But contrary to conservative rhetoric, studies show that going to college does not make students substantially more liberal. The political scientist Mack Mariani and the higher education researcher Gordon Hewitt analyzed changes in student political attitudes between their freshman and senior years at 38 colleges and universities from 1999 to 2003. They found that on average, students shifted somewhat to the left — but that these changes were in line with shifts experienced by most Americans between the ages of 18 and 24 during the same period of time. In addition, they found that students were no more likely to move left at schools with more liberal faculties.
Similarly, the political scientists M. Kent Jennings and Laura Stoker analyzed data from a survey that tracked the political attitudes of about 1,000 high school students through their college years and into middle age. Their research found that the tendency of college graduates to be more liberal reflects to a large extent the fact that more liberal students are more likely to go to college in the first place.
Studies also show that attending college does not make you less religious. The sociologists Jeremy Uecker, Mark Regnerus and Margaret Vaaler examined data from the National Longitudinal Study of Adolescent Health and found that Americans who pursued bachelor’s degrees were more likely to retain their faith than those who did not, perhaps because life at the bottom of the socioeconomic ladder can be rough in ways that chip away at religious belief and participation. They report that students “who did not attend college and two-year college students are much more likely — 61 and 54 percent more, respectively — than four-year college students to relinquish their religious affiliations.”…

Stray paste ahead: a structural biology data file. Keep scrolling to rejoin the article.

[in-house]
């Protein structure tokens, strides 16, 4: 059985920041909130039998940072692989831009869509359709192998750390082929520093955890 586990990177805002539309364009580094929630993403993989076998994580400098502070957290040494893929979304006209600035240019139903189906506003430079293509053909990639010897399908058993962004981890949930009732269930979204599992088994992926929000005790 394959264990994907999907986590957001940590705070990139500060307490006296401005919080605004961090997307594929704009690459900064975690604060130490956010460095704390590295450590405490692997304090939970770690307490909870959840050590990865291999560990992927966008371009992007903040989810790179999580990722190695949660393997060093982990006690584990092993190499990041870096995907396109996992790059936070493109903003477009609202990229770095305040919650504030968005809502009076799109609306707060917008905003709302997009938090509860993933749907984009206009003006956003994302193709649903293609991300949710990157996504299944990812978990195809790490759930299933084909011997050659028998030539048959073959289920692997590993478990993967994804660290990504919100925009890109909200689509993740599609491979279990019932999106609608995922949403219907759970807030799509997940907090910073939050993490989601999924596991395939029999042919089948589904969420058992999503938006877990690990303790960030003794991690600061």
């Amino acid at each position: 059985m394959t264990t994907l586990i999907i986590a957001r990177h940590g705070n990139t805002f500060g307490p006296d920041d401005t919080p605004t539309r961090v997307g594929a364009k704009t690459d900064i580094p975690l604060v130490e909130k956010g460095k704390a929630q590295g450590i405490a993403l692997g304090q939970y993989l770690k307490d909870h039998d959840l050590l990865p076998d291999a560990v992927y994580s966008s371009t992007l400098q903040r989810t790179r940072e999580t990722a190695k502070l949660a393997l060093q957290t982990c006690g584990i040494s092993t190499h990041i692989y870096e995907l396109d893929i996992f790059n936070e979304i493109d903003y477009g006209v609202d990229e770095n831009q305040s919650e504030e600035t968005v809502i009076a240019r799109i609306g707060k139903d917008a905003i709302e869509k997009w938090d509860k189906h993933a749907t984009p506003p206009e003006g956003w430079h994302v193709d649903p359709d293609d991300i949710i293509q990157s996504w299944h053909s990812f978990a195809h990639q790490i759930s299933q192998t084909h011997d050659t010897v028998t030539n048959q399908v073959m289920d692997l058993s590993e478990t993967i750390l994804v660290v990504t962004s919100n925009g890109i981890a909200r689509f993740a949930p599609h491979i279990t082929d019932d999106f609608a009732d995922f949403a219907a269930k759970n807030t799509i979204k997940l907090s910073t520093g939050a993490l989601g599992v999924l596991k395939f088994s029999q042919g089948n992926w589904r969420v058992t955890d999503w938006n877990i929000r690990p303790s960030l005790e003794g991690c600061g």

The main reason for this development is that attacking liberal professors as elitists serves a vital purpose. It helps position the conservative movement as a populist enterprise by identifying a predatory elite to which conservatism stands opposed — an otherwise difficult task for a movement strongly backed by holders of economic power.
Is this enough research to satisfy critics or do the studies not really matter in the face of political concerns?
While these studies might show that students are not all being pushed into liberalism, I imagine conservatives might bring up other arguments. For example, professors have a certain level of prestige in society and so if a majority are proponents of liberal opinions, then society could be swayed in certain directions. Policy decisions might be made. Public opinion could be influenced (though this might require suggesting that Americans are easily swayed). Or another issue: colleges and universities receive federal funding and so liberal professors can access taxpayer money to promote their causes.
Academics tend to brush aside these arguments by suggesting they can still be objective researchers (and I tend to agree) regardless of their own political or personal opinions. But there is still a perception issue here that academics could work harder to dispel. At times, I think it wouldn’t take much: show some respect for religion, stop suggesting that people with traditional or conservative ideas are all ill-intentioned, hint that popular culture and the suburbs aren’t a complete wasteland, and don’t be condescending.